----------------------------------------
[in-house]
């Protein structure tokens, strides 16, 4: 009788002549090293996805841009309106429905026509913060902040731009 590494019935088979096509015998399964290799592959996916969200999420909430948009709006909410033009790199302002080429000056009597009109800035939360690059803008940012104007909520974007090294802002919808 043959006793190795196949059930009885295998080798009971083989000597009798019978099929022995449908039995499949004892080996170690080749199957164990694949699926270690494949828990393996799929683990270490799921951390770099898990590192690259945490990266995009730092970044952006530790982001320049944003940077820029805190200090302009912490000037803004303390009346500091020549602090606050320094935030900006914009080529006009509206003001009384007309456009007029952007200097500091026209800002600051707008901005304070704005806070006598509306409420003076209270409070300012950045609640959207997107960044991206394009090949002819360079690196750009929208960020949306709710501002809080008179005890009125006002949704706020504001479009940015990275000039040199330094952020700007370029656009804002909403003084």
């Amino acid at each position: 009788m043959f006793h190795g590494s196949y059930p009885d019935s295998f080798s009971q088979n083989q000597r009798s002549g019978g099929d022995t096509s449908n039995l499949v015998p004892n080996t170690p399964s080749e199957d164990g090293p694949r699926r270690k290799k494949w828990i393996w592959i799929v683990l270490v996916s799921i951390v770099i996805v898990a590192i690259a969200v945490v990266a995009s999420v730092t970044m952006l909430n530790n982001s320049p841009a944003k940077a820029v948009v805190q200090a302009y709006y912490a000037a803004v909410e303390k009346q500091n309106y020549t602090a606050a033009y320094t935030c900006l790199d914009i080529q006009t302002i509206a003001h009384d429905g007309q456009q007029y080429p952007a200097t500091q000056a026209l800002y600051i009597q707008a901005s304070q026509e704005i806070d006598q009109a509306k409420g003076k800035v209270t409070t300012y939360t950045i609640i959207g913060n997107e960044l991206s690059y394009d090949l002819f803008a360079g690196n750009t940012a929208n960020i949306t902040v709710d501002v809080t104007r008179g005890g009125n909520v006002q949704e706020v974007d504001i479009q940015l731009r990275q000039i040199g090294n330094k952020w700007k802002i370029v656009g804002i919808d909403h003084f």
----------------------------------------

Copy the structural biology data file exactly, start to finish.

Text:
[in-house]
């Protein structure tokens, strides 16, 4: 009788002549090293996805841009309106429905026509913060902040731009 590494019935088979096509015998399964290799592959996916969200999420909430948009709006909410033009790199302002080429000056009597009109800035939360690059803008940012104007909520974007090294802002919808 043959006793190795196949059930009885295998080798009971083989000597009798019978099929022995449908039995499949004892080996170690080749199957164990694949699926270690494949828990393996799929683990270490799921951390770099898990590192690259945490990266995009730092970044952006530790982001320049944003940077820029805190200090302009912490000037803004303390009346500091020549602090606050320094935030900006914009080529006009509206003001009384007309456009007029952007200097500091026209800002600051707008901005304070704005806070006598509306409420003076209270409070300012950045609640959207997107960044991206394009090949002819360079690196750009929208960020949306709710501002809080008179005890009125006002949704706020504001479009940015990275000039040199330094952020700007370029656009804002909403003084």
């Amino acid at each position: 009788m043959f006793h190795g590494s196949y059930p009885d019935s295998f080798s009971q088979n083989q000597r009798s002549g019978g099929d022995t096509s449908n039995l499949v015998p004892n080996t170690p399964s080749e199957d164990g090293p694949r699926r270690k290799k494949w828990i393996w592959i799929v683990l270490v996916s799921i951390v770099i996805v898990a590192i690259a969200v945490v990266a995009s999420v730092t970044m952006l909430n530790n982001s320049p841009a944003k940077a820029v948009v805190q200090a302009y709006y912490a000037a803004v909410e303390k009346q500091n309106y020549t602090a606050a033009y320094t935030c900006l790199d914009i080529q006009t302002i509206a003001h009384d429905g007309q456009q007029y080429p952007a200097t500091q000056a026209l800002y600051i009597q707008a901005s304070q026509e704005i806070d006598q009109a509306k409420g003076k800035v209270t409070t300012y939360t950045i609640i959207g913060n997107e960044l991206s690059y394009d090949l002819f803008a360079g690196n750009t940012a929208n960020i949306t902040v709710d501002v809080t104007r008179g005890g009125n909520v006002q949704e706020v974007d504001i479009q940015l731009r990275q000039i040199g090294n330094k952020w700007k802002i370029v656009g804002i919808d909403h003084f």